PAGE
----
I have been doing some load test with gatling 1.5.1 and so far i am pretty happy with the framework.
I was wondering though if anybody had ever done distributed load testing with this framework.
I know gatling uses akka actors, maybe someone has already play with it and make this work.
We run distributed load tests in Gilt; we built a (slightly hacky) set of scripts run by Jenkins that create EC2 instances, upload executable jars to them, run the load test without generating reports on each one (-nr, I think), and harvest the simulation logs afterwards. Once you have a directory of simulation logs you can create a report and test assertions against the aggregate of them by just using -ro (and -s if you have assertions to test).
Thanks for the response Andrew.
I am not sure I follow completely, do you have some examples or tutorial of what your set up is doing?
I see gilt allows you to connect to another host within gatling, and i can easily create some virtual machine. I am not sure how the scenario will actually run on the machines?
On Thursday, June 20, 2013 2:16:20 PM UTC-7, Assane Diop wrote:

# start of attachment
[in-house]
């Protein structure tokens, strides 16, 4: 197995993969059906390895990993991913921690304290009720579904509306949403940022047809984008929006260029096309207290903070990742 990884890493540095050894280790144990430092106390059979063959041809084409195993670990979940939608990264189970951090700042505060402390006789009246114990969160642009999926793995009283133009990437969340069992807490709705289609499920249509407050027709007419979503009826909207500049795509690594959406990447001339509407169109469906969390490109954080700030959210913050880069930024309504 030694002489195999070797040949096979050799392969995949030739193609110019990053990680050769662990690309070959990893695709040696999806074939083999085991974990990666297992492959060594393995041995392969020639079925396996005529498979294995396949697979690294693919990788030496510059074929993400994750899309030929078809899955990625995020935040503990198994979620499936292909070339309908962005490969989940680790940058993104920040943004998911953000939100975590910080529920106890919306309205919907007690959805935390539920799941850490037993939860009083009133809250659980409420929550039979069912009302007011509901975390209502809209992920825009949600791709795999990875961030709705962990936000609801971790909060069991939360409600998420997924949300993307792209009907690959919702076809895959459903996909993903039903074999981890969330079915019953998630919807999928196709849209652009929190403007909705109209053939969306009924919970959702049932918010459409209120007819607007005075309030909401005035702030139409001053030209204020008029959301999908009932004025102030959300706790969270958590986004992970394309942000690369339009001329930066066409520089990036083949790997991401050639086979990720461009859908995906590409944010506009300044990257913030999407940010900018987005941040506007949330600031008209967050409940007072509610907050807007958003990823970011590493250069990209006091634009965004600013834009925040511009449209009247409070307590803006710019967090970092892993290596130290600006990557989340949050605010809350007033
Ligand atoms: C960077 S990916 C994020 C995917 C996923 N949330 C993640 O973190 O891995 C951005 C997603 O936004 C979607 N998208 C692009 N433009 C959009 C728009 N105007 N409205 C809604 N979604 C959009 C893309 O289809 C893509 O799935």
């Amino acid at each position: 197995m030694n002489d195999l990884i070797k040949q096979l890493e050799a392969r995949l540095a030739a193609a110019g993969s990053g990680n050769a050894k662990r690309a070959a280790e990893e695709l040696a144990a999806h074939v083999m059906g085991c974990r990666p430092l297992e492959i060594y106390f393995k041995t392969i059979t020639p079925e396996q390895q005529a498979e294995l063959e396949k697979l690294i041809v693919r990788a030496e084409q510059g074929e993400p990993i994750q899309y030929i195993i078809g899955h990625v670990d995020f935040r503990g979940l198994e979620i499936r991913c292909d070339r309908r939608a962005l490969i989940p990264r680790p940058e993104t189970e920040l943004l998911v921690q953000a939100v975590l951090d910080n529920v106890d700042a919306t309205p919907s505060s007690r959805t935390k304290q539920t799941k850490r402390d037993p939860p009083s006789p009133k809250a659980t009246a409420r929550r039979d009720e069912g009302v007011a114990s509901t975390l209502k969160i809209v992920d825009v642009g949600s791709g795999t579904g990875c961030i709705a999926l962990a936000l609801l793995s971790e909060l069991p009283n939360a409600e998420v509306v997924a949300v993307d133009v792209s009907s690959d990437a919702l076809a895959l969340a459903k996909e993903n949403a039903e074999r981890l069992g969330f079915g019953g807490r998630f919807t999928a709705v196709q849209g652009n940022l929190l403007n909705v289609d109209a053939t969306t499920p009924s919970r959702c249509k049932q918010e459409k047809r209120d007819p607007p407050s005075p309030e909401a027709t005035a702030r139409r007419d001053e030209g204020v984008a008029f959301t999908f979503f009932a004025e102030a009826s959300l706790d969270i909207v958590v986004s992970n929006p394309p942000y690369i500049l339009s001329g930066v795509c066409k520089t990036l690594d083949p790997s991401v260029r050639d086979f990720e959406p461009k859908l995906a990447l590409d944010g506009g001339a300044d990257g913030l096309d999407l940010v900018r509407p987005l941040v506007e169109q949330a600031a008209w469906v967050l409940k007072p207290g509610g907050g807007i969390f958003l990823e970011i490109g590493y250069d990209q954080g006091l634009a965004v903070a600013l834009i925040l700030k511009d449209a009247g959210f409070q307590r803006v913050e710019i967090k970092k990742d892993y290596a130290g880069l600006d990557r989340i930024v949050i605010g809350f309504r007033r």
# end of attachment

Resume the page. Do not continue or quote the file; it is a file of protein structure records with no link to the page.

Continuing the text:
Thank you Andrew.
May I suggest that this would be a nice topic for a post on Gilt’s blog (excellent material there, BTW, you guys rock!)?
Could Gatling run distributed load testing now？
在 2013年6月21日星期五 UTC+8下午1:30:18，Stéphane Landelle写道：
Distributed load test is implemented albeit manually. You can run the simulations from various machines, collect the log and create a report. Check out http://gatling.io/docs/2.1.7/cookbook/scaling_out.html
What Andrew has done is create scripts to do all these manual tasks. We also did something like this with AWS EC2 instances using fabric.
are there any plans to provide any ‘cluster’ or ‘distributed’ mode? Do you have any road map for this year?
W dniu wtorek, 28 lipca 2015 20:09:19 UTC+2 użytkownik Abhinav Gogna napisał:
Absolutely, our upcoming commercial product, FrontLine, will support clustering.
Until the commercial product arrives, I’d probably use a lightweight distribution tool and aggregate hosts in InfluxDB. Unless, the Gatling reports were actually required, I’d probably turn them off and disable the parser.
I can write some notes on this if required?
Can I ask what your expected concurrency peak is?
One of the issues with InfluxDB and other standard time series databases is that if you care about percentiles/distributions (which you should, those are the only metrics that make sense, on contrary to average and standard deviation), you end up averaging them (over time, over cluster nodes).
This is of course completely wrong (e.g.: the 100th percentile is the maximum, and the global maximum is absolutely not the average of the local maximums) and artificially smoothen your results.
This is one of the issues we’re fixing with FrontLine.
That is a very good point.